First Things First

by Liisa Kyle, Ph.D. on 02/05/2014

image via commons.wikimedia.org

It can be overwhelming to be a DaVinci.  Looking at our ‘to-do’ lists can be stressful.  With so many projects, activities and ideas, it’s challenging to know what to do at any given time.  Our priorities are unclear.  The perfectionists among us can get paralyzed, lest we choose ‘wrong’ among the available options.  Or we aspire to do EVERYTHING — which is impossible — and as a result, whatever we do, whatever we accomplish, whatever we complete doesn’t seem like enough.  There’s always more to do.

One approach that many of my coaching clients find helpful is this:  First things first.

This deceptively simple concept works because:

1. It focuses your priorities on what’s important.

When you have a clear understanding of what means the most to you, you can better direct your talents, time and energy.  The idea here is to ask yourself, “What’s most important?”  What would be the most fulfilling or meaningful?  Growing your business? Improving your health?  Deepening your relationships? Making money? Establishing yourself? Self-expression? Your legacy?

It’s very easy to get caught up in what’s urgent.  Or to choose less important tasks because they are less intimidating or because they’ll fit into shorter time periods. It’s much easier to reply to an email than to sit down and actually flesh out ideas for a new product…but to the extent you can remind yourself of your true priorities, you can make better use of your time and efforts.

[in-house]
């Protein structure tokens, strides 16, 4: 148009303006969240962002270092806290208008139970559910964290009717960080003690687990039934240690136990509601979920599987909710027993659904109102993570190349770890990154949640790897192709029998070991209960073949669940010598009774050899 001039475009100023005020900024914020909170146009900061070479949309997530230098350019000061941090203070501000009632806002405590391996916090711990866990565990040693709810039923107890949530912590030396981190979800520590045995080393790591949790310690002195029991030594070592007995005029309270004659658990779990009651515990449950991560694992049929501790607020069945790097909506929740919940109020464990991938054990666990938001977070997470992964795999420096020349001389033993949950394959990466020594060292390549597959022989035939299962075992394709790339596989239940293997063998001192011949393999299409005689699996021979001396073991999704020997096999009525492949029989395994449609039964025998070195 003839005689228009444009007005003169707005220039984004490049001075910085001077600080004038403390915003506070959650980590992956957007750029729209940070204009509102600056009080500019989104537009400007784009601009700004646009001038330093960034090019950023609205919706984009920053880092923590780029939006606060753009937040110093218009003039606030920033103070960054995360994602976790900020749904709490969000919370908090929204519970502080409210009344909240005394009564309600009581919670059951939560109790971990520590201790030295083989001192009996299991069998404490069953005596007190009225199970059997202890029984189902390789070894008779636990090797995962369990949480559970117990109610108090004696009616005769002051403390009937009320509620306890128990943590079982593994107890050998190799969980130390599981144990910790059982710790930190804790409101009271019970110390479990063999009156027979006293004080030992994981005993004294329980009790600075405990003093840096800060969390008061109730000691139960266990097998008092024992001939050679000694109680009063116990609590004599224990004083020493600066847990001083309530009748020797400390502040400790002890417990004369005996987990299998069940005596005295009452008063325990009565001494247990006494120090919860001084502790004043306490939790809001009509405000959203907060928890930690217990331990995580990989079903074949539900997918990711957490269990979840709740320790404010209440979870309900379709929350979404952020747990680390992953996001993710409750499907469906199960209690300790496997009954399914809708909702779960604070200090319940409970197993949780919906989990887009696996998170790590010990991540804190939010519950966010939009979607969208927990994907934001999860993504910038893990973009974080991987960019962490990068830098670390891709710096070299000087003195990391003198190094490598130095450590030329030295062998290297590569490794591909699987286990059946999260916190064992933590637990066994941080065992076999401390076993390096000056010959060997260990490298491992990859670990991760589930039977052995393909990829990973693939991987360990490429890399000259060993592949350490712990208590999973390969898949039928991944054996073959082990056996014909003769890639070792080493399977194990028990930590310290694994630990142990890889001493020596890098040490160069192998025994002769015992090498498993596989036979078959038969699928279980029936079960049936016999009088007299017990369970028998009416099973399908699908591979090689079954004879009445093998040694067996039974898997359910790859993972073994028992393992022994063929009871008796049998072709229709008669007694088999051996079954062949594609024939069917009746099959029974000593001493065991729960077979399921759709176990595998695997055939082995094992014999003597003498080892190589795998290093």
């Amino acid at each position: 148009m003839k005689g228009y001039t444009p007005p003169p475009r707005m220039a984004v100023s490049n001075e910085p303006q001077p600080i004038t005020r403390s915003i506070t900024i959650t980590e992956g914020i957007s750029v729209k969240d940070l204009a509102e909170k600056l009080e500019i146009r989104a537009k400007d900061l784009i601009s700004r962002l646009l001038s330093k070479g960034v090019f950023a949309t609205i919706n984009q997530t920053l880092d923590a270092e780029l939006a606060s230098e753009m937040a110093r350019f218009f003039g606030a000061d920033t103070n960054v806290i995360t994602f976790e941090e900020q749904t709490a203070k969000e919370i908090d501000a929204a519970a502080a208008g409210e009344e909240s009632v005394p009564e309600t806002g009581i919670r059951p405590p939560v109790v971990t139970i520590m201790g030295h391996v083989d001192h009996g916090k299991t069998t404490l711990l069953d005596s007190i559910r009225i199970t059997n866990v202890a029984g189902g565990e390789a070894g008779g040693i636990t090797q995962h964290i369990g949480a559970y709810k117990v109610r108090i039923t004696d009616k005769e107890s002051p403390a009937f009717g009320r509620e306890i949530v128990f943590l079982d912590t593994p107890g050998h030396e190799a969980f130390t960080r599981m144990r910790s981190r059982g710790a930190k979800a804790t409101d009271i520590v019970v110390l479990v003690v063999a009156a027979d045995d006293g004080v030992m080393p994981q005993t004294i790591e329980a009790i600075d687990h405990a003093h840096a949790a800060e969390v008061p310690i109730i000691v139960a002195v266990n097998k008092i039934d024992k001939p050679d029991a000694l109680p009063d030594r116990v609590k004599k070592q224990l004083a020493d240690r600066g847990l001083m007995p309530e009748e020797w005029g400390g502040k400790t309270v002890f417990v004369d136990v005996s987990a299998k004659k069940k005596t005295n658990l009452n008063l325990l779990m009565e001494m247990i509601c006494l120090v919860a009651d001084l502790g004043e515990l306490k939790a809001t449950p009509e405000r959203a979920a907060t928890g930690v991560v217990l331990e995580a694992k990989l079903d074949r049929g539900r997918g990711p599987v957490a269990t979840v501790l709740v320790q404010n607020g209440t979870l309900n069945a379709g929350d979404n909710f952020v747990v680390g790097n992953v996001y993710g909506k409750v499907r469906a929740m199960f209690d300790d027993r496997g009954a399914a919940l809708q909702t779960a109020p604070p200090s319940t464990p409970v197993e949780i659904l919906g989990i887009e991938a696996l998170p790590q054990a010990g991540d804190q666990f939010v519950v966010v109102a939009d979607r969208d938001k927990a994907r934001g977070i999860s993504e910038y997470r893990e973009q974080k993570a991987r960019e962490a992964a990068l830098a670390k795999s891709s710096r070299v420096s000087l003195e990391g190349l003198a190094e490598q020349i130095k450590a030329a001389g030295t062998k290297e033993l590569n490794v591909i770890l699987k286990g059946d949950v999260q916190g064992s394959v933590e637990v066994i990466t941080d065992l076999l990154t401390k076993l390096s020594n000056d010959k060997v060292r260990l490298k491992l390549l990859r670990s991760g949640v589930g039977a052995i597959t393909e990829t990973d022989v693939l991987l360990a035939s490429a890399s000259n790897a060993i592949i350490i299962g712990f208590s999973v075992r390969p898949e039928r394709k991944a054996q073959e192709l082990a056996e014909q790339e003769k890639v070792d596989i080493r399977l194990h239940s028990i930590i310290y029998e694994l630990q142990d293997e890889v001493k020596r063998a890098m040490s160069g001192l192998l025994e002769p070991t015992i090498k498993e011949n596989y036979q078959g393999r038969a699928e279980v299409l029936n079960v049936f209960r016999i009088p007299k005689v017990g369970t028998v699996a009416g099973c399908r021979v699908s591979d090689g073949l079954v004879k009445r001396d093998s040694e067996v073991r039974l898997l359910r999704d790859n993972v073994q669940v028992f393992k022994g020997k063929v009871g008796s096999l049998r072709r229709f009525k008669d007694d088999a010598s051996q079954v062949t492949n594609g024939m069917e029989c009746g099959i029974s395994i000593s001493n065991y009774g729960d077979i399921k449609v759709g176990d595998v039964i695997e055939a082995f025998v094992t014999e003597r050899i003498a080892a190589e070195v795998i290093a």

2.  It focuses your actions on what you can do next.

Yes you have four dozen items on your ‘to do lists’.  Now, of those, which makes sense to do at this point in time? Among the available options, what would have the biggest impact, were you to do it next?

Right now, is it more important for you check Facebook for the third time today…or would it make more sense to use this five minutes to call that prospective client?

3.  It encourages you to take advantage of how your brain works.

Research has shown that our brains work best right after we awaken.  Our minds are refreshed, replenished and rebooted.  The assaults of the day’s demands and interruptions have not yet commenced.  As a special bonus:  there’s a carryover from our dream-state that makes us more innovative and more creative in whatever we do first thing in the morning.

To the extent you can devote your very first activity of the day to whatever is most important to you, you can make significant strides more easily.  (This is another reason to postpone checking your email, phone messages, social media or news feeds until later in the day:  avoid those sorts of distractions until AFTER you’ve spent time doing something important to you).

As an added bonus, whatever time you can devote to your initial activity of the day — be it twenty minutes, an hour or more — you’ve already accomplished something.  For example, if you, say, write five pages first thing, then no matter what happens for the rest of the day, you’ve written five pages!  Five pages a day adds up fast.  Five pages a day, five days a week means a script in a month or a novel in two.